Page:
15 hours ago

Danceworks, Inc.

Ignite Performance Workshop students and instructor Paul Webb III practice their choreo for the upcoming concert DanceLAB: Ignite. We can't wait to see the final product, July 28-29! ... See MoreSee Less

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21 hours ago

Danceworks, Inc.

The weather might be slightly cooler outside but things are going to get HOT in the studio tonight! Our World Dance Series continues with Bachata taught by Arturo de la Mesa! ... See MoreSee Less

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3 days ago

Danceworks, Inc.

THANK YOU to everyone who supported Danceworks through our Danceworkers Benefit Concert this past weekend! You helped us raise almost $2,800 in support of our mission. Your talent, commitment and love of the arts are deeply appreciated by all of us at Danceworks. ❤️
#Repost @dpcmke: What a fabulous @danceworksmke 25th Anniversary Benefit Concert! ❤️🎉🎂Loved sharing the space with so many awesome artists and patrons! Thank you to all those that attended and donated. 😘 #danceworksmke #danceworks #milwaukeedance #danceperformance #dancetransforms
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How Learning to Tango is Like Building a Nonprofit

Posted on by Deborah Wenzler Farris

A Tango lesson is about timing, taking it a step at a time, building strong relationships, taking risks, being resilient, believing in yourself and finding the joy. Read on to learn how observing faculty and students inspires my continued appreciation of dance, work and Danceworks.

Lesson 1: Pay attention to timing

You have to jump in or you might miss an opportunity. Know when to hold back a beat or two—quick quick slow slow—or you might take on too much too soon and lose the flow.

Lesson 2: Take it a step at a time

Start small, listen to the music. In Tango you start with the basic step which gets you headed in the right direction. Work within your means. Lack of assets can promote even greater creativity and resourcefulness.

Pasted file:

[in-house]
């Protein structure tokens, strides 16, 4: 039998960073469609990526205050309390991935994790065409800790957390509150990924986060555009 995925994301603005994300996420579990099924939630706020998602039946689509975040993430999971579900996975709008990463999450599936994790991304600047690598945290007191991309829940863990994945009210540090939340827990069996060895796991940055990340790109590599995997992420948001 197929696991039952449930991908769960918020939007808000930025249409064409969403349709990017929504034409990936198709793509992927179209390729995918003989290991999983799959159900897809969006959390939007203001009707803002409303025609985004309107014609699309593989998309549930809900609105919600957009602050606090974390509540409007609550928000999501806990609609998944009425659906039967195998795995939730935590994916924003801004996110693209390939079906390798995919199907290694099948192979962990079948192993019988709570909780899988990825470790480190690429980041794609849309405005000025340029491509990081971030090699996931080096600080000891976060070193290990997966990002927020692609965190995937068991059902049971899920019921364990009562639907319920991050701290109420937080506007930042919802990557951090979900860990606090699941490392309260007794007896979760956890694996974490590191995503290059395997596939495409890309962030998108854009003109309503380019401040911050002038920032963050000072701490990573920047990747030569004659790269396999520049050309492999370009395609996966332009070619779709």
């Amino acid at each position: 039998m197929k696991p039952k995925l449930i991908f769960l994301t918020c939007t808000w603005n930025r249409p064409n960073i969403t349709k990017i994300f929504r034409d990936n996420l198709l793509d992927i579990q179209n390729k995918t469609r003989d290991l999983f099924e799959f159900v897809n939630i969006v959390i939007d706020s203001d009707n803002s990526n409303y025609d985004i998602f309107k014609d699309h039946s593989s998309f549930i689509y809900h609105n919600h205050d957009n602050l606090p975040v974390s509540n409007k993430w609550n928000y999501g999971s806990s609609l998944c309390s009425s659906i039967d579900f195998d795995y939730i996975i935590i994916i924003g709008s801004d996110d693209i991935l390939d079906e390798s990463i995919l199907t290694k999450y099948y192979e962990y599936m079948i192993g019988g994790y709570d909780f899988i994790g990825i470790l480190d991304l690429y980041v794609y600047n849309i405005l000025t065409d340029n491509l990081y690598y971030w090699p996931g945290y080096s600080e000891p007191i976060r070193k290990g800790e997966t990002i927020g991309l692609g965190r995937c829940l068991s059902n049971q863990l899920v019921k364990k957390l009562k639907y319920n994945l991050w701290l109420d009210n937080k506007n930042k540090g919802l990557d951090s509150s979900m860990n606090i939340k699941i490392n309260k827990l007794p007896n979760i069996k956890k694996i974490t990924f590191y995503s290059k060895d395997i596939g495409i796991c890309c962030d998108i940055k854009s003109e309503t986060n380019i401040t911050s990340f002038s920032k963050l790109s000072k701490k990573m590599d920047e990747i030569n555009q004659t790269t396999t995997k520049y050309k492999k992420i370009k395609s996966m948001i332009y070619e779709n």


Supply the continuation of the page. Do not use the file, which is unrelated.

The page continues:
Lesson 3: Build strong partnerships

Be flexible. Value your relationships above all else. Know when it’s your role to lead and when to follow.

Lesson 4: Be resilient

Argentina and Uruguay are divided by the La Plata River. During the 19th century, as part of a plan for development, immigrants flocked there hoping for work and prosperity. Dreams didn’t come true for many and they had to live with a lot of  poverty and crime. The strength of the human spirit rose above the situation as people turned to music and dancing to distract themselves from disappointment. But with all the different backgrounds, African and South American styles started to blend with the polka and waltz of the European styles. Tango slowly began to form.

Lesson 5:  Learn to face rejection

The tango was first rejected by the conservative 19th Century upper class. They found its passion and fire inappropriate for their lifestyle. But in France, it attracted enthusiastic fans and before long all of Paris was dancing. It spread and slowly the upper class joined in. In the end, the Tango became a standard dance around the world.

Lesson 6: Believe in yourself

If you don’t have confidence right away, pretend that you do until you gain the experience and tools necessary to make it real. Think dancer posture–stand tall, straight spine, chin up, and lift your eyes off the floor. Steady your torso and keep moving, even if you screw up. In the end, it’s about overcoming fear, about courage.

Lesson 7: Find the joy

Photo credit: Christal Wagner

Passion and fire are your fuel.

The dance is within us all, helping us overcome adversity, connecting us to each other and to the rhythm of life.

The dance comes to life with inspiration, enthusiasm, commitment, discipline and patience. The dance improves our quality of life, provides healthy social interaction, reduces conflict, improves health. Dance works.

5 6 7 8! Join us for the 11th Annual Danceworks Mad Hot Ballroom Competition.


What: Students from 45 Milwaukee area schools come together to compete in Salsa, Tango, and Swing!
When: Saturday, May 20, 2017, 1:30pm | Finals & Awards 4pm
Where: BMO Harris Bradley Center | 1001 N. 4th St. Milwaukee

Students from 45 participating schools will perform in front of an audience of thousands of friends, family and community members, sharing the new dance steps they learned over the course of the Mad Hot program. The experience for the young people to perform on the floor of the BMO Harris Bradley Center is immeasurable!

*This event is FREE and open to the public!

Volunteers Needed!

This is the program’s 11th year, and we couldn’t have come this far without all our wonderful volunteers! Please consider joining the fun and giving us a few hours of your time. Volunteers not only have the rewarding experience of being part of this amazing event, they also receive 2 free Danceworks class cards and a volunteer t-shirt.

To see the volunteer descriptions, click here.